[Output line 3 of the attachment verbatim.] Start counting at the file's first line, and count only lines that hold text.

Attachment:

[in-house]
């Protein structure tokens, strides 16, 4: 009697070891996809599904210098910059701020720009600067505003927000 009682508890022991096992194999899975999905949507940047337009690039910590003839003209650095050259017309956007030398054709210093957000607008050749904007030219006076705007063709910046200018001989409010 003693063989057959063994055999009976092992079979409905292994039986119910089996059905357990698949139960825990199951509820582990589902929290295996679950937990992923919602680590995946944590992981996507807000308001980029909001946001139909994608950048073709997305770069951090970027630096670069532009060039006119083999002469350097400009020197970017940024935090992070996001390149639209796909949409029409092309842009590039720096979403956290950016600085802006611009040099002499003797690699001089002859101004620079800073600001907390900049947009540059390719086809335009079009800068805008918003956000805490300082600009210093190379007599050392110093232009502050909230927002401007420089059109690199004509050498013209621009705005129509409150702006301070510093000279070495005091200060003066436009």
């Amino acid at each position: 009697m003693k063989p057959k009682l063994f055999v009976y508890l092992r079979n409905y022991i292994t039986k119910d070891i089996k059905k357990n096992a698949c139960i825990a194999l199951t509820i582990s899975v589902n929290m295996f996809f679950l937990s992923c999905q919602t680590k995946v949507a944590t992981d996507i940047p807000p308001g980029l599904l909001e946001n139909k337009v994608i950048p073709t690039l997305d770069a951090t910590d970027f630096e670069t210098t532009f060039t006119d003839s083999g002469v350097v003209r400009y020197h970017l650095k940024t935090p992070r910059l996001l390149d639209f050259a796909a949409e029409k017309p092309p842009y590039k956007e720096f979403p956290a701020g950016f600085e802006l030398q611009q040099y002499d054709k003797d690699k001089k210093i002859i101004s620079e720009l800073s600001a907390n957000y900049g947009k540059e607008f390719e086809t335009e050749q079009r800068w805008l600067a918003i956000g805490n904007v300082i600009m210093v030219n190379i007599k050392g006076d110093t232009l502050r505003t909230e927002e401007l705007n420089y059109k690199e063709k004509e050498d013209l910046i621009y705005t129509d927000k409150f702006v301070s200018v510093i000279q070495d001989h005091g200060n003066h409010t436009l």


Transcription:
């Amino acid at each position: 009697m003693k063989p057959k009682l063994f055999v009976y508890l092992r079979n409905y022991i292994t039986k119910d070891i089996k059905k357990n096992a698949c139960i825990a194999l199951t509820i582990s899975v589902n929290m295996f996809f679950l937990s992923c999905q919602t680590k995946v949507a944590t992981d996507i940047p807000p308001g980029l599904l909001e946001n139909k337009v994608i950048p073709t690039l997305d770069a951090t910590d970027f630096e670069t210098t532009f060039t006119d003839s083999g002469v350097v003209r400009y020197h970017l650095k940024t935090p992070r910059l996001l390149d639209f050259a796909a949409e029409k017309p092309p842009y590039k956007e720096f979403p956290a701020g950016f600085e802006l030398q611009q040099y002499d054709k003797d690699k001089k210093i002859i101004s620079e720009l800073s600001a907390n957000y900049g947009k540059e607008f390719e086809t335009e050749q079009r800068w805008l600067a918003i956000g805490n904007v300082i600009m210093v030219n190379i007599k050392g006076d110093t232009l502050r505003t909230e927002e401007l705007n420089y059109k690199e063709k004509e050498d013209l910046i621009y705005t129509d927000k409150f702006v301070s200018v510093i000279q070495d001989h005091g200060n003066h409010t436009l």